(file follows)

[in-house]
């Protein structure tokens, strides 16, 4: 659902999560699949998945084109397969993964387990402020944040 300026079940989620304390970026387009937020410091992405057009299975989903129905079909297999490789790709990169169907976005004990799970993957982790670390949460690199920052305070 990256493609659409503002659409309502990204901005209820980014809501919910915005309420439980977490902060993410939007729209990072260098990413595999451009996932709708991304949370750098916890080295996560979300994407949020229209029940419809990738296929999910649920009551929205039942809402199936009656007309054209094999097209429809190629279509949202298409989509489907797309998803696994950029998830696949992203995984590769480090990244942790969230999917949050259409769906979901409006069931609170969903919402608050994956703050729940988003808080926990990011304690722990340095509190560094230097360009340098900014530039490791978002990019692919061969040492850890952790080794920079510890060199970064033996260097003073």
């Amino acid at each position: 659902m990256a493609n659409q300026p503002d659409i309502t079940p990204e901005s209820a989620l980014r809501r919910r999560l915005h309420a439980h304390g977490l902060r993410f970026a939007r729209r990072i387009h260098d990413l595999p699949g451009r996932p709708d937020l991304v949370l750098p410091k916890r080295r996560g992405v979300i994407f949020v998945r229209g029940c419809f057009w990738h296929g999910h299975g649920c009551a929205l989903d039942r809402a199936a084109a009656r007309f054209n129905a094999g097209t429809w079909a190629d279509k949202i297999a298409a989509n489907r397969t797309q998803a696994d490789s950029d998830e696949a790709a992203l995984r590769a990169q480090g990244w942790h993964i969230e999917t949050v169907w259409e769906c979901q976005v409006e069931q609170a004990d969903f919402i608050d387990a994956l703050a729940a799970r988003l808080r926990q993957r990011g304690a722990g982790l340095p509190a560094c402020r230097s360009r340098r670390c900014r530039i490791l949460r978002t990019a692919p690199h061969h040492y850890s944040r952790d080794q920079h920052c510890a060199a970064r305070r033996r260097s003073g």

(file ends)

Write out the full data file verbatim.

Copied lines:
[in-house]
């Protein structure tokens, strides 16, 4: 659902999560699949998945084109397969993964387990402020944040 300026079940989620304390970026387009937020410091992405057009299975989903129905079909297999490789790709990169169907976005004990799970993957982790670390949460690199920052305070 990256493609659409503002659409309502990204901005209820980014809501919910915005309420439980977490902060993410939007729209990072260098990413595999451009996932709708991304949370750098916890080295996560979300994407949020229209029940419809990738296929999910649920009551929205039942809402199936009656007309054209094999097209429809190629279509949202298409989509489907797309998803696994950029998830696949992203995984590769480090990244942790969230999917949050259409769906979901409006069931609170969903919402608050994956703050729940988003808080926990990011304690722990340095509190560094230097360009340098900014530039490791978002990019692919061969040492850890952790080794920079510890060199970064033996260097003073």
């Amino acid at each position: 659902m990256a493609n659409q300026p503002d659409i309502t079940p990204e901005s209820a989620l980014r809501r919910r999560l915005h309420a439980h304390g977490l902060r993410f970026a939007r729209r990072i387009h260098d990413l595999p699949g451009r996932p709708d937020l991304v949370l750098p410091k916890r080295r996560g992405v979300i994407f949020v998945r229209g029940c419809f057009w990738h296929g999910h299975g649920c009551a929205l989903d039942r809402a199936a084109a009656r007309f054209n129905a094999g097209t429809w079909a190629d279509k949202i297999a298409a989509n489907r397969t797309q998803a696994d490789s950029d998830e696949a790709a992203l995984r590769a990169q480090g990244w942790h993964i969230e999917t949050v169907w259409e769906c979901q976005v409006e069931q609170a004990d969903f919402i608050d387990a994956l703050a729940a799970r988003l808080r926990q993957r990011g304690a722990g982790l340095p509190a560094c402020r230097s360009r340098r670390c900014r530039i490791l949460r978002t990019a692919p690199h061969h040492y850890s944040r952790d080794q920079h920052c510890a060199a970064r305070r033996r260097s003073g």